Telstra expects $3 billion NBN hit

Impact of NBN at higher end of previously forecast range, Telstra CEO says

Telstra CEO Andrew Penn

Telstra CEO Andrew Penn

Telstra’s CEO Andrew Penn said today that the telco believes the hit to its earnings before interest, tax, depreciation and amortisation (EBITDA from the National Broadband Network will be at the higher end of its previous forecasts.

Telstra said in May last year that it expected the NBN to have a negative effect on ongoing EBITDA in the region of $2 billion to $3 billion.

“Our view is given the latest outlook of NBN CVC charges, which we estimate will more than double over the coming years, we now expect the impact is likely to be at the top of this range; in other words, around $3 billion” Penn said today during a briefing on Telstra’s full year results.

CVC — or Connectivity Virtual Circuit — is one of the major charges levied on retail service providers (RSPs) such as Telstra that sell services on the NBN.

The NBN rollout “essentially represents the re-nationalisation of a material part of our business” and will have a significant impact across the telco sector, Penn said.

As of 30 June, Telstra held 52 per cent of the NBN retail market, excluding satellite connections. During the year the company added 676,000 NBN customers for a total of 1,176,000. NBN CEO Bill Morrow recently argued that RSPs have been slashing the prices of their NBN plans as part of a “land grab” strategy seeking to build market share.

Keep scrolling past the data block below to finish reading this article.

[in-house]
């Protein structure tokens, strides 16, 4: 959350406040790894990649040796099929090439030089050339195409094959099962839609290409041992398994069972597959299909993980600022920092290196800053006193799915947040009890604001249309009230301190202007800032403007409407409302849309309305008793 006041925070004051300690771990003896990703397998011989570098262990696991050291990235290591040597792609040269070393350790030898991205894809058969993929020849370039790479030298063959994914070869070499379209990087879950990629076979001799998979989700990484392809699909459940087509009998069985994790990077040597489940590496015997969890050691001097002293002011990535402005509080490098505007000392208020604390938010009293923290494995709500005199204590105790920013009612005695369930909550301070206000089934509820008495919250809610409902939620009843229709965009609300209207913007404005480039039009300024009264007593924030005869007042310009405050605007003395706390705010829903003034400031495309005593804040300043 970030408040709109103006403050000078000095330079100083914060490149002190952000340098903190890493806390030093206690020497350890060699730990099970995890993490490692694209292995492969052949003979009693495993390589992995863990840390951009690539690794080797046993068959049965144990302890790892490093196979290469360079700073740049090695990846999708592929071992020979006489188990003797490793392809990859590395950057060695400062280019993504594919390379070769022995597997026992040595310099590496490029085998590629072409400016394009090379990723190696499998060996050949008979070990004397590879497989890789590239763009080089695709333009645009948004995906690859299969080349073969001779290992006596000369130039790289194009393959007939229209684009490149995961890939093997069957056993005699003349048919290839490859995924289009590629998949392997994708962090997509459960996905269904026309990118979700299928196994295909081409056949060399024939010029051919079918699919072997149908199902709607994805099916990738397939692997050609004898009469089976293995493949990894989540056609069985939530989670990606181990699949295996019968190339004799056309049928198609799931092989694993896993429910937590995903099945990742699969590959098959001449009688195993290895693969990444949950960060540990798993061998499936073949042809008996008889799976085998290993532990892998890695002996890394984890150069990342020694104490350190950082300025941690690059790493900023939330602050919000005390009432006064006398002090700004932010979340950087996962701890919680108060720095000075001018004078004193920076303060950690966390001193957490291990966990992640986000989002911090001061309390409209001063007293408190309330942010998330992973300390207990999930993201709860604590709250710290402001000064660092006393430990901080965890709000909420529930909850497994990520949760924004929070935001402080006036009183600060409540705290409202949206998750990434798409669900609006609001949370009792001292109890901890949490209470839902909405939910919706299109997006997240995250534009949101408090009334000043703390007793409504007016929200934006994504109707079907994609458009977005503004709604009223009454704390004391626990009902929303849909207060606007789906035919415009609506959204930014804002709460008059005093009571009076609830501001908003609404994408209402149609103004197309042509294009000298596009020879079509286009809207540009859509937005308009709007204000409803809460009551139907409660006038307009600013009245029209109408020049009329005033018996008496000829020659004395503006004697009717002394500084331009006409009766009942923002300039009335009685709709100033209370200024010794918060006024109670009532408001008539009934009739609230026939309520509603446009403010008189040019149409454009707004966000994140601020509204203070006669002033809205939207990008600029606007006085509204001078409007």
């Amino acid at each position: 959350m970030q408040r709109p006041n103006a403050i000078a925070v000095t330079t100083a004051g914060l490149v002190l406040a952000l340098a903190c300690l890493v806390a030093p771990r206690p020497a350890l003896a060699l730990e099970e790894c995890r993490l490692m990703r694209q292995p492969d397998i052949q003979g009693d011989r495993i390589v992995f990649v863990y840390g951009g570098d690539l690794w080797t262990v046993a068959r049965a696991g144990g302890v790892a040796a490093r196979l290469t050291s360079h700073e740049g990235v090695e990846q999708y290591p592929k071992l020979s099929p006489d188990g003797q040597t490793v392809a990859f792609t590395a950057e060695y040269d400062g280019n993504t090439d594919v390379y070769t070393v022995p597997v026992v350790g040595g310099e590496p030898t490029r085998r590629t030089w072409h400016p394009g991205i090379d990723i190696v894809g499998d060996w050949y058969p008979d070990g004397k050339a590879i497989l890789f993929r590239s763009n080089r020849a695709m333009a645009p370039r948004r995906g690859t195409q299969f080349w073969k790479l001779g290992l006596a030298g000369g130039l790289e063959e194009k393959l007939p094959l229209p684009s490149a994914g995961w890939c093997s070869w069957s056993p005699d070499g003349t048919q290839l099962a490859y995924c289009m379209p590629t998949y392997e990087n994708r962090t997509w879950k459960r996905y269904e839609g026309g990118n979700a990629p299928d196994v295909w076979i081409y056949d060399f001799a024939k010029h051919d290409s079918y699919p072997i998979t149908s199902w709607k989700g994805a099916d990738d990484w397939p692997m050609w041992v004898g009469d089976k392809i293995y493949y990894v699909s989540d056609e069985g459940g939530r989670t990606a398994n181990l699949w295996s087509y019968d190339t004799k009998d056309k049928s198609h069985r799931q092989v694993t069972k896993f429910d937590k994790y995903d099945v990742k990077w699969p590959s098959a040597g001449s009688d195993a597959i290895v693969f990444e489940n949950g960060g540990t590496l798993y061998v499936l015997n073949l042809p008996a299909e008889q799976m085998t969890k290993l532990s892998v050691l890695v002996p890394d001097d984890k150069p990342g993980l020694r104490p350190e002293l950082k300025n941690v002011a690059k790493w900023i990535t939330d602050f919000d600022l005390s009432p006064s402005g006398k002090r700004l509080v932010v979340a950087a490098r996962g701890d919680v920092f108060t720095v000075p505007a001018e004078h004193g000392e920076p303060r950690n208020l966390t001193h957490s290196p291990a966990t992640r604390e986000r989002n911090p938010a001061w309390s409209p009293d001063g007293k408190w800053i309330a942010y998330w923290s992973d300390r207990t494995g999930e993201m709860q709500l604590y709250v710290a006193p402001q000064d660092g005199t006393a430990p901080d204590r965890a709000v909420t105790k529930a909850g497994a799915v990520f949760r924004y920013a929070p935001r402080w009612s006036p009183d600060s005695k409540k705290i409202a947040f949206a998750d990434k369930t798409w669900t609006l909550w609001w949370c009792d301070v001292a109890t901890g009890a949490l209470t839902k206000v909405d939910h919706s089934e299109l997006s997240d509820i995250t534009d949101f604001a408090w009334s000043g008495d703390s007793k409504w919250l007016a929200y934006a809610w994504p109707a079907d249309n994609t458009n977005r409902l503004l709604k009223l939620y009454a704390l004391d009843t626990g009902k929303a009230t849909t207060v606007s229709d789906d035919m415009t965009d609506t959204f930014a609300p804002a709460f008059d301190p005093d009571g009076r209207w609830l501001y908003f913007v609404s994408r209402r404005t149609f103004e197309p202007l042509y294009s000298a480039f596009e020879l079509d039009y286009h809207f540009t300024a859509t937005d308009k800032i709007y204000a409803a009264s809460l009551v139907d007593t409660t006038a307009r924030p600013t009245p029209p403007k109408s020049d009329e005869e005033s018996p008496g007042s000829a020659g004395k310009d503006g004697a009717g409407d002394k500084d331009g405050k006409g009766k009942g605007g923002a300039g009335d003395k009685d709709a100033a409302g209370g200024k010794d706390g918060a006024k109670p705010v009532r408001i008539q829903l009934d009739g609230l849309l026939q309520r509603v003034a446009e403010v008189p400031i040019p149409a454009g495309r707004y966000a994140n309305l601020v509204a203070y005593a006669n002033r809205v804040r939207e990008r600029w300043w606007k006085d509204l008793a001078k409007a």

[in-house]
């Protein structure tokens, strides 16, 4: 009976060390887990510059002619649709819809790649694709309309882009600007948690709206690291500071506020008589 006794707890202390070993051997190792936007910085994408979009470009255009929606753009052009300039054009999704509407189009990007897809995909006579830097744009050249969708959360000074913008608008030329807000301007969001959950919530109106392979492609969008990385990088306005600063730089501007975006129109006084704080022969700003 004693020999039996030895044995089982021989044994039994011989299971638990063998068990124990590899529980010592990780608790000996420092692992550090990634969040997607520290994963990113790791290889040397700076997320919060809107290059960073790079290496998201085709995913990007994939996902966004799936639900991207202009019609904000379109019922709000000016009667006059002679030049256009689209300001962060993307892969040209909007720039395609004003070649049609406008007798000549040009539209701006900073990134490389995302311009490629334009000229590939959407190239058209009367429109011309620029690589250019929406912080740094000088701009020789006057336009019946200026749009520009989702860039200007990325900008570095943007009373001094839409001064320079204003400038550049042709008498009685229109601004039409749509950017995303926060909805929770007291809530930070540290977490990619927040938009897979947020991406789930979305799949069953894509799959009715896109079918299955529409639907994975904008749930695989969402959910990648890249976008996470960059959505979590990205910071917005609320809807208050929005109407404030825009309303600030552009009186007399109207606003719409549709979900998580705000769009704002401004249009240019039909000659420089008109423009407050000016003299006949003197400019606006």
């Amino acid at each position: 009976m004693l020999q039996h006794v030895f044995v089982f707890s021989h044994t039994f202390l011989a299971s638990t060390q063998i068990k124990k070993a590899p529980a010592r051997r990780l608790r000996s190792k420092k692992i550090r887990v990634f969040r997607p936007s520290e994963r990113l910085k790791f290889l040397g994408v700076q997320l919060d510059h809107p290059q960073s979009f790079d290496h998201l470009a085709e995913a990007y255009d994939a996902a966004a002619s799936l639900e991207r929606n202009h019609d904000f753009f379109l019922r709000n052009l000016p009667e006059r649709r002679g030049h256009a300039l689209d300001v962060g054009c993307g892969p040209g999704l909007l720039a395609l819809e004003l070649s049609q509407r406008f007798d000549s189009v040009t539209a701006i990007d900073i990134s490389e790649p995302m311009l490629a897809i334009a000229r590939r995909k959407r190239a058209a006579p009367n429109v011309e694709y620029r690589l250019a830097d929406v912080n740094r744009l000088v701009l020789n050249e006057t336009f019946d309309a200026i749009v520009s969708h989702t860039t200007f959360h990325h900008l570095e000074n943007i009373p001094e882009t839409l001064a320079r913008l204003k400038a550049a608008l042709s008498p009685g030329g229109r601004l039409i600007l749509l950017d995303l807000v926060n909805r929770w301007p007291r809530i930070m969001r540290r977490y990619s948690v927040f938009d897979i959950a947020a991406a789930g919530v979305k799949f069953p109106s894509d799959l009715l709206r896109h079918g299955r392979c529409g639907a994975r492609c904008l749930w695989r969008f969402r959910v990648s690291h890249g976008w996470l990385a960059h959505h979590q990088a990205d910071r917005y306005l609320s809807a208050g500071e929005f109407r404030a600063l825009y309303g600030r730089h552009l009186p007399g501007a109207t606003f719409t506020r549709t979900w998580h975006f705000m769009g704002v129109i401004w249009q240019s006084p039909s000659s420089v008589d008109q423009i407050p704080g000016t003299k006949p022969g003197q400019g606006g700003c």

Penn said that Telstra’s NBN market share has not been built through significant price reductions.

“The pricing on our core plans remain unchanged over the last 12 months although there is no doubt the competition has increased and we have enhanced the value in each of these plans,” the CEO said.

Penn outlined details of the potential monetisation of the receipts from NBN’s access to its infrastructure including fibre, exchanges and ducts. These ongoing payments are expected to reach around $1 billion a year by the end of the NBN migration process.

“It is the infrastructure access receipts that we are seeking to potentially monetise and this where we’re updating the market today,” Penn said. “And by monetise what we essentially mean is bringing them forward from a cash perspective.”

“If we were to proceed with these plans, it would involve approximately 40 per cent of the total receipts that are ultimately expected,” the CEO said. “This represents the already locked-in receipts for the fibre and exchanges.”

The transaction would be worth around $5 billion to $5.5 billion with the telco to retain some equity interest.

“If the transaction proceeds, our intention would be to use the proceeds to reduce debt by about $1 billion, with the balance to support capital management to enhance shareholder returns,” the Telstra chief executive said.

The transaction would be subject to approval and consent from a number of parties including investors, the federal government and NBN. Penn said Telstra is currently engaging in discussions about the proposal.

Telstra’s net profit after tax dropped 33.8 per cent due to last year’s sale of Autohome; however NPAT from continuing operations grew 1.1 per cent to $3.9 billion. Revenue from continuing operations was $26.01 billion up 0.4 per cent from $25.91 billion.

Total income on a reported and guidance basis was up 4.3 per cent to $28.2 billion. Telstra’s EBITDA was up 2 per cent to $10.7 billion on a reported basis and up 4.5 per cent to $11.2 billion on a guidance basis.

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